The Importance of Vitamin B-12 for the Brain

The Importance of Vitamin B-12 for the Brain

Posted by Bob Choat; April 12, 2013

With the recent passing of Annette Funicello (of Multiple Sclerosis), one of the original Mouseketeers and star of many 1960’s Beach Party movies, the brain has come back into focus again. President Obama has instituted $100 million towards brain research. Alzheimer’s Disease will become more prevalent in the coming years due to an aging Baby Boomer Generation.

The human brain is complex mechanism in its function and is still not fully understood.  Yet, we do know one thing, it can become dysfunctional (as what happens in MS and Parkinson’s Disease). Each nerve cell communicates with others throughout the human body.  Think of a multitude of string of wires interconnected with each other multiplied by a 100 billion times. Those connections can ultimately lead to total number of connections that would surpass all the atoms in the universe or 10 to the 100 power.

Now, imagine if the insulation on each wire started to disintegrate. There would be a dysfunction in the whole system. You see, each nerve cell has a myelin sheath around the axon. That is like the insulation around copper wire. Both the axon process and copper wire need insulation to fully function. Short-circuits can happen.

That is where Vitamin B-12 comes into play. It helps to build the myelin by bringing methyl groups to each nerve cell. B-12 is also used in other parts of the brain as a “detoxifier” in stopping the effect of glutamate (which leaves the brain in a hyperactive state). Here’s the kicker, the only form of Vitamin B-12 that works in the brain is methylcobalamin.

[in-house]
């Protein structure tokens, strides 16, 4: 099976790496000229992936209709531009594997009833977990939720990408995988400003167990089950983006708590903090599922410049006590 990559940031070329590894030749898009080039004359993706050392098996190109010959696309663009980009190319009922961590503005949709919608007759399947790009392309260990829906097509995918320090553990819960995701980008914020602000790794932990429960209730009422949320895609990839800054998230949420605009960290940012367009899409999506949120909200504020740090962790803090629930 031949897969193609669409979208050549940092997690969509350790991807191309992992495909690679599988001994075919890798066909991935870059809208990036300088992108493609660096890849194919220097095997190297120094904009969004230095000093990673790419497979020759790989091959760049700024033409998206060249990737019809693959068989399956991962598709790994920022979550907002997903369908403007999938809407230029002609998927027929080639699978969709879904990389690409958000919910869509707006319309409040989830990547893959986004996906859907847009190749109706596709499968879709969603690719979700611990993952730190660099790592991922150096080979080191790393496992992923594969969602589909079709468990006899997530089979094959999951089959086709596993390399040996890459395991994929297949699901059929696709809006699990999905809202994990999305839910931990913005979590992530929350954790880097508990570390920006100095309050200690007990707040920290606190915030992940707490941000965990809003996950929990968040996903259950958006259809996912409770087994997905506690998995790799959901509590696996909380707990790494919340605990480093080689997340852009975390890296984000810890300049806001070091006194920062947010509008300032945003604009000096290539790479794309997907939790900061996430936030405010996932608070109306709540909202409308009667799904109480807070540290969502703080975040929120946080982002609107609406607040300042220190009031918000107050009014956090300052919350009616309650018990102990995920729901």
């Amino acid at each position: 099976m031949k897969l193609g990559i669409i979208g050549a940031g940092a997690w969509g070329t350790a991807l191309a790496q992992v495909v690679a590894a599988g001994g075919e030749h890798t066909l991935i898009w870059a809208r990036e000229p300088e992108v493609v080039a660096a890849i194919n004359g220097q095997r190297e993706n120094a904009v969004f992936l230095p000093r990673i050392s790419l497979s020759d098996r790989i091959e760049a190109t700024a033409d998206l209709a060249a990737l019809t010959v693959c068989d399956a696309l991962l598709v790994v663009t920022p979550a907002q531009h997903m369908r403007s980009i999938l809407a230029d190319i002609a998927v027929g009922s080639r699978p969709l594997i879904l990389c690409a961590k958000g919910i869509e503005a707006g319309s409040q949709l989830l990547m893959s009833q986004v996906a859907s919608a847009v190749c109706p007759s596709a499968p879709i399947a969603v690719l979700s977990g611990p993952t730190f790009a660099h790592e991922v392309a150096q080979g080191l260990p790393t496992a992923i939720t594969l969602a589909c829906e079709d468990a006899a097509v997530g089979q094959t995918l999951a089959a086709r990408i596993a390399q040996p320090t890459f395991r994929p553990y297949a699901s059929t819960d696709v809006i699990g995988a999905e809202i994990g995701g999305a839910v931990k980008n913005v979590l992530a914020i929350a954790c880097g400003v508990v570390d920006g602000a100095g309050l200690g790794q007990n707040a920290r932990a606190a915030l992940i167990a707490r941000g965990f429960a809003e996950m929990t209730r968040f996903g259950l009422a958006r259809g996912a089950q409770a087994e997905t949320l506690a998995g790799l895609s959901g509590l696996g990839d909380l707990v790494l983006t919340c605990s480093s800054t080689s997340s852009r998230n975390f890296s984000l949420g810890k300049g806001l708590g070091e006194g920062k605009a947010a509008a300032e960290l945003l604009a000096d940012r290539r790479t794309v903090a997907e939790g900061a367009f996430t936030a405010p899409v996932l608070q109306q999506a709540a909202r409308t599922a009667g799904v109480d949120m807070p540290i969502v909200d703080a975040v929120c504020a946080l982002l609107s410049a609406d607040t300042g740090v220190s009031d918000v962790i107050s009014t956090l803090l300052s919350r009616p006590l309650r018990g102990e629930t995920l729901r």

Vitamin B-12 comes in both a natural and synthetic form. Methylcobalamin is created from the natural form (hydroxocobalamin). The synthetic form (cyanocobalamin) can’t be used by our nervous system. And that’s the one you’d get at the store and it’s cheap. Even the natural form has to broken down in one’s small intestine to be converted to methylcobalamin. And this take good gut health. Many older people suffer from bad gut health. Due to this, even meat-eaters have low B-12 levels. Vegans suffer from B-12 deficiency quite a bit.

If you’re a vegan or an older animal protein eater, you may want to use patches, sublingual or injections that use the methylcobalamin form of B-12. This goes directly into the blood without having to be broken down (since it’s already converted).

Keep your nervous system healthy with the right form and enough of Vitamin B-12.

Bob Choat


“Transformational Master Black Belt” America’s #1 Mind-Body Transformation Expert and author of Mind Your Own Fitness |